I was listening with agreement the other day to Mary Mesaglio, a Research Vice President at Gartner, explaining in a podcast of theirs how much more difficult it is to introduce the ‘fail-fast’ concept in the corporate world, while suggesting ways to ease this journey.
I’m sure if you’ve attempted to introduce or apply the fail-fast mentality in the corporate environment, you know that is not very welcome. Possibly because the term doesn’t work in that context. For people in corporate entities or public sector agencies, it sounds like a career threatening move.
‘Failure’ is a fear-triggering word to humans in general. So, what can we call it?
We can call it learning.
Rather than asking how they can fail-fast, business people can ask what they need to learn quickly and what needs validating. Yes, the engineering-minded people will think of fail-fast approaches, but the goal for everyone is learning. What would ‘learning’ look like in our context? And what could we do with it? Why not document it somewhere next to our long-term goals?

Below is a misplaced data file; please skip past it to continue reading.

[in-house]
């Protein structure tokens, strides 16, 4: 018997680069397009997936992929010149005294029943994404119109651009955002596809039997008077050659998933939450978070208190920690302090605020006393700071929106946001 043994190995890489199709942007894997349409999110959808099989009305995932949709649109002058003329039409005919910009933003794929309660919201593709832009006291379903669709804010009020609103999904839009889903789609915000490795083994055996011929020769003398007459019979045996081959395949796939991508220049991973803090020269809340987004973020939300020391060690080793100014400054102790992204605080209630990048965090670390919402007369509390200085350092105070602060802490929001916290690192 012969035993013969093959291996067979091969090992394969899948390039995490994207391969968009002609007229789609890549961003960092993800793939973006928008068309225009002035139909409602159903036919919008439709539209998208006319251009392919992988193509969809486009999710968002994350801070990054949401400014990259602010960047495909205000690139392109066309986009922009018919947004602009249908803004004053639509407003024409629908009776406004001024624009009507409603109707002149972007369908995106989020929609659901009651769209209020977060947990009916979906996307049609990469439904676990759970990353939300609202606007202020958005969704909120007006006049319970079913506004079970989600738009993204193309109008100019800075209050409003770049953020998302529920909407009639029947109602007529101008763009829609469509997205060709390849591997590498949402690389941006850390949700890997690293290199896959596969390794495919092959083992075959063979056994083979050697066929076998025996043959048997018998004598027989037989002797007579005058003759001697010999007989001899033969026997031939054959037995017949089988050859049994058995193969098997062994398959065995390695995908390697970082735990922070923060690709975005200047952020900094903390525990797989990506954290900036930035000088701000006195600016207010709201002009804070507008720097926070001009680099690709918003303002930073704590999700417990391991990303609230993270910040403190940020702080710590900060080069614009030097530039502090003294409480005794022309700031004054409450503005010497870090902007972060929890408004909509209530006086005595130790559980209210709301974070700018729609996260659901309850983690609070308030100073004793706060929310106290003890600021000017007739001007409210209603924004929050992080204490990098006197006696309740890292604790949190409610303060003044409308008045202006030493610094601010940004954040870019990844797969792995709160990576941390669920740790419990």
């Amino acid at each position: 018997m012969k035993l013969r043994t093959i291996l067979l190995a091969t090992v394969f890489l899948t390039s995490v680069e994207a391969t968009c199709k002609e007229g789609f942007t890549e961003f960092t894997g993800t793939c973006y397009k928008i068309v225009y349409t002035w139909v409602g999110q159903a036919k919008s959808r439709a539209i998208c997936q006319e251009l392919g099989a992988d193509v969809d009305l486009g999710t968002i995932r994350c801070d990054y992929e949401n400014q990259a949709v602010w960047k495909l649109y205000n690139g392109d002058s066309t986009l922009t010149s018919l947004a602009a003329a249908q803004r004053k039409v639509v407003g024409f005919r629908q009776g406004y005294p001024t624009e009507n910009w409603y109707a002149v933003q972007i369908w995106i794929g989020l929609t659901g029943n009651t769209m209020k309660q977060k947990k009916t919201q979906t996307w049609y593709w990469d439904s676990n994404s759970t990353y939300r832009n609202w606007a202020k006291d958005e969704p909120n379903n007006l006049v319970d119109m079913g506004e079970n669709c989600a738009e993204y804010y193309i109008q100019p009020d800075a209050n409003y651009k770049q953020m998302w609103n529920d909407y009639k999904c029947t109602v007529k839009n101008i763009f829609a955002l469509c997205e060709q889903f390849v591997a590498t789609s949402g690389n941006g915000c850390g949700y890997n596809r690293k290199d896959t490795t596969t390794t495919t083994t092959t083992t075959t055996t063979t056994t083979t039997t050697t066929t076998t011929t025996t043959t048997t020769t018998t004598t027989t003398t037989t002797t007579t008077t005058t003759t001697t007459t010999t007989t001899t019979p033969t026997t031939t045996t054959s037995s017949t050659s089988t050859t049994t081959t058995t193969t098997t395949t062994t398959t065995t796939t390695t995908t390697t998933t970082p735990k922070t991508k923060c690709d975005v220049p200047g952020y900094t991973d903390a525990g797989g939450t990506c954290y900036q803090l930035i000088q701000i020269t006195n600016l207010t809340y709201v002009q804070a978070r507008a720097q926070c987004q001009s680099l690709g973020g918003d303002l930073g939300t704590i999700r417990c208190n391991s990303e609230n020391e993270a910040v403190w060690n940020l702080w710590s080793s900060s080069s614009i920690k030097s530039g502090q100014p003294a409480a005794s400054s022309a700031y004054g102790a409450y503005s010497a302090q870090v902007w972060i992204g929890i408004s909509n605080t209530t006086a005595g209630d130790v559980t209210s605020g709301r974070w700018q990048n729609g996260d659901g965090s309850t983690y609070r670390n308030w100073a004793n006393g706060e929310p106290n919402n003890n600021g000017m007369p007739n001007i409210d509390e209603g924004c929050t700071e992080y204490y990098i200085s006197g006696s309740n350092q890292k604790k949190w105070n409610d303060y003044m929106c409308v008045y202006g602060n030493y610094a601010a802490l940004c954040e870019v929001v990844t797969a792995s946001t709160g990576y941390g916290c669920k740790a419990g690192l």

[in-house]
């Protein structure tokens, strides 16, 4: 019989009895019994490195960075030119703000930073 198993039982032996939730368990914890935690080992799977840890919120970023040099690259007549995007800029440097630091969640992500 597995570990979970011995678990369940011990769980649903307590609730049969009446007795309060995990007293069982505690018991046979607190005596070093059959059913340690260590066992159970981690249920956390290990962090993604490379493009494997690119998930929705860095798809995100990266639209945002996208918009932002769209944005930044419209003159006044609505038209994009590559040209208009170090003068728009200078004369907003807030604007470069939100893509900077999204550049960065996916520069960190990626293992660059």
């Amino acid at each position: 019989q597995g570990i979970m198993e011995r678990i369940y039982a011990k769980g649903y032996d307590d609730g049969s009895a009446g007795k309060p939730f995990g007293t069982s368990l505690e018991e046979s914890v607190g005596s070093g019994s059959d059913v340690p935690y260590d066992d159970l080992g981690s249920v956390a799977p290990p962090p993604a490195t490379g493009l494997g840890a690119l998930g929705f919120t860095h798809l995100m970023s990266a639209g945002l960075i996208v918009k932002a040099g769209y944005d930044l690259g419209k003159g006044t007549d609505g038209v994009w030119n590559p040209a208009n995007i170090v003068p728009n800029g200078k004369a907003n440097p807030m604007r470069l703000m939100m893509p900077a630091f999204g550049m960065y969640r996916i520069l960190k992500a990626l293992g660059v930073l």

Instead of spending time on defining success alone, we should make ourselves more comfortable with potential pitfalls. If we experiment a bit in the beginning, we are more likely to learn something that will help us further down the line.
For the ‘fail-fast’ mentality to have better chances of sticking in the corporate environment, try to understand the fears associated with the term and adjust accordingly. Why not try other terms? Something like ‘test-and-learn’ might get you the traction you need.